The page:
There's Something About Mary Schweitzer, Part 3

Posted by Worldview Warriors On Thursday, November 17, 2022 0 comments

by Steve Risner

Recently, we’ve been exploring some very interesting findings by Dr. Mary Schweitzer and several others since. Dr. Schweitzer is a Christian and a paleontologist. In interviews she’s done, she has said she started college as a “YEC” (which should be labeled a Biblical creationist rather than a young-earth creationist) but later chose to reject that and became, I believe, a theistic evolutionist. This means she is a Christian that does not believe what the Bible says about creation but accepts what the secular version of creation says—that a pinpoint of all matter and energy rapidly began expanding 14 billion years ago and out of it came all the things we see in the universe including life on earth.

What findings of hers are we so excited to read about? About 20 years ago, she published that she had found soft tissue in a Tyrannosaurus rex leg bone. This was remarkable because scientific studies have shown fairly conclusively that soft tissue might be able, under ideal conditions, to last a hundred thousand years or so but most likely much less. This Tyrannosaurus was allegedly 68 million years old. So, either the science that seemed fairly conclusive was off by nearly one thousand times or the leg bone of this dinosaur was not nearly 68 million years old. Later discoveries would mean the research on soft tissue breakdown was nearly ten thousand times off. That, or the fossils weren’t nearly as old as they believed. Unfortunately, when faced with a challenge brought by real science, evolutionists will often make up something out of thin air to explain the problem. That’s what has happened here.

Let’s continue to look at some of the things Dr. Schweitzer said about this topic. Last time we ended with this statement: “If you step back a little bit and let God be God, I don’t think there’s any contradiction at all between the Bible and what we see in nature. He is under no obligation to meet our expectations. He is bigger than that.”

As I stated, I think she’s right here. The Bible, which clearly teaches us that God made everything in a week in a mature form and He did this about 6000 or so years ago, and what we see in nature do not contradict each other. But when she says this, she means the Bible doesn’t say what it clearly says about creation. She means that her interpretation of the data, which coincides with the humanist origins myth, fits nicely with the Bible not saying God created everything maturely about 6000 years ago.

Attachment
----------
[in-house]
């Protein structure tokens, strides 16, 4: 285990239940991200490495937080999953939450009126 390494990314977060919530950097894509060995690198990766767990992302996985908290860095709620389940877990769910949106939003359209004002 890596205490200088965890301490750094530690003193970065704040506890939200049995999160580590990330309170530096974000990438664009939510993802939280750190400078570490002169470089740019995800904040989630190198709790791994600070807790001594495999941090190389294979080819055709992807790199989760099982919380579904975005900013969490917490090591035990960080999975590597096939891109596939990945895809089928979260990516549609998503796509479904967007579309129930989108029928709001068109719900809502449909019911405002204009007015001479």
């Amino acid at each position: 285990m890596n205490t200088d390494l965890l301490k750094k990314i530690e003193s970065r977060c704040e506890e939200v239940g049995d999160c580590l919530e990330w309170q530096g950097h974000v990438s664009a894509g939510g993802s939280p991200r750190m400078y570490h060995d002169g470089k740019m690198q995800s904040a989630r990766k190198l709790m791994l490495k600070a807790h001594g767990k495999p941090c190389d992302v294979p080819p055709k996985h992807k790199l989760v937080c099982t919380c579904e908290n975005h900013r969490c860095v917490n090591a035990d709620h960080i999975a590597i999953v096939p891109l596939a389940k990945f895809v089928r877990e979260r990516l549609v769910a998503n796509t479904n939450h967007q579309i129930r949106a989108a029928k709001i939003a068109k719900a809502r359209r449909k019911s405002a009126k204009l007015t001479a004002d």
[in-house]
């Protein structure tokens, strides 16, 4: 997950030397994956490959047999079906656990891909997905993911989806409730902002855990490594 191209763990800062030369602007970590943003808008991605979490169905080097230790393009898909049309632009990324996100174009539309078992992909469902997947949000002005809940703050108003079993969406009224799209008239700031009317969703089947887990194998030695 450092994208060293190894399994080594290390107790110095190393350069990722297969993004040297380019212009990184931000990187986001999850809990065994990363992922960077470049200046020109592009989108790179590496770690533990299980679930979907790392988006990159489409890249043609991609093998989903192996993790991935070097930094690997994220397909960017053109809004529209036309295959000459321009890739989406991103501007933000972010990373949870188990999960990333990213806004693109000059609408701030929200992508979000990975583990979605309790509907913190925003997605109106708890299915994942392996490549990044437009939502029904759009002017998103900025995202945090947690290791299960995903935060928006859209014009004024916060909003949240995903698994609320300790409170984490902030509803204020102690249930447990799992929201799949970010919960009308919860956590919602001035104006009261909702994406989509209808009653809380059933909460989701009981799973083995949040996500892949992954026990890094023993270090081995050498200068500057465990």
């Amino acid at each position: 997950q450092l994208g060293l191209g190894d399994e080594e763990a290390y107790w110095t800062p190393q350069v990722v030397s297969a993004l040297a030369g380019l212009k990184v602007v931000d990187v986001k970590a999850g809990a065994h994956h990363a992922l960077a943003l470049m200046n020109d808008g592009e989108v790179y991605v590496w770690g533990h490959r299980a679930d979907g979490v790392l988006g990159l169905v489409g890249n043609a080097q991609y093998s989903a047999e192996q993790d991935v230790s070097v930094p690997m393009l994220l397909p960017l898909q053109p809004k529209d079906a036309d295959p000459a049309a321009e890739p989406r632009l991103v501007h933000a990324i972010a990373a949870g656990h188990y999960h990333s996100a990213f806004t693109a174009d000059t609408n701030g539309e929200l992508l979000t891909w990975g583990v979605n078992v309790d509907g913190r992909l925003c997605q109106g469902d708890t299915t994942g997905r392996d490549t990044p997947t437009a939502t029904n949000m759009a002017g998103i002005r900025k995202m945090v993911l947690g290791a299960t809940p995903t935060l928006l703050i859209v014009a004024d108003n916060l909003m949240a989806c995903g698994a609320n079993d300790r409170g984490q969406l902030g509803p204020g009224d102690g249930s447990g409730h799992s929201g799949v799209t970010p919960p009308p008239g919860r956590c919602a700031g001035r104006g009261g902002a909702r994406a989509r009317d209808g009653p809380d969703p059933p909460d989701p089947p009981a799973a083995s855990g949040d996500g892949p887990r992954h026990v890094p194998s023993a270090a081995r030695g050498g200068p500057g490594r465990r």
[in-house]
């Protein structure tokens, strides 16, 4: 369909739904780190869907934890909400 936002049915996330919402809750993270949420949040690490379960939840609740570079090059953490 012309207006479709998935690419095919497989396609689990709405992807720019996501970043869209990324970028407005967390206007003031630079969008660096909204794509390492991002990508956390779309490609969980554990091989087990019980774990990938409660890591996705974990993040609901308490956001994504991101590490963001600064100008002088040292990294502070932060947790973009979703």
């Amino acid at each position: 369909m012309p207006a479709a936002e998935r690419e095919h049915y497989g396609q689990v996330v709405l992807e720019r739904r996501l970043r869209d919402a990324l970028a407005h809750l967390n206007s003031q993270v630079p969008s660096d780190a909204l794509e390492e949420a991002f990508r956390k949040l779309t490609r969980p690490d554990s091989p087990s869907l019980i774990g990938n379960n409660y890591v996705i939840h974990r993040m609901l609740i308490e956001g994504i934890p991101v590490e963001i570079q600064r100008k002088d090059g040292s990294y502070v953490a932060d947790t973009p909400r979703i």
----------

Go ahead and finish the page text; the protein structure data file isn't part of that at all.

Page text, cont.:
I find it interesting that she says that God is not obligated to meet our expectations when that is what evolutionists and Big Bang proponents do—they force God and His Word to squeeze into their tiny little box of human understanding. God is not obligated to do anything, but He is truthful and righteous. When He speaks, He speaks truth. The God of the Bible is unimaginably bigger than the god of theistic evolution. I agree with the prophet in Jeremiah 32:17 when he says, “Ah, Lord God! It is you who have made the heavens and the earth by your great power and by your outstretched arm! Nothing is too hard for you.”

I believe God is big enough to create all that there is from nothing. They believe He took billions of years to figure out how to fashion the universe for life and that He had little if anything to do with life forming on earth. I find Him absolutely essential to the universe’s existence and for life to exist. They find Him to be a bystander—watching but not really doing much with it; He sort of wound up the universe like a watch and has just let it go to do its thing.

Dr. Schweitzer goes on to say in this interview: “Finding soft tissues that responded to our tests like modern materials in many ways suggested that after three hundred years of looking at this stuff, we don’t know as much as we thought.”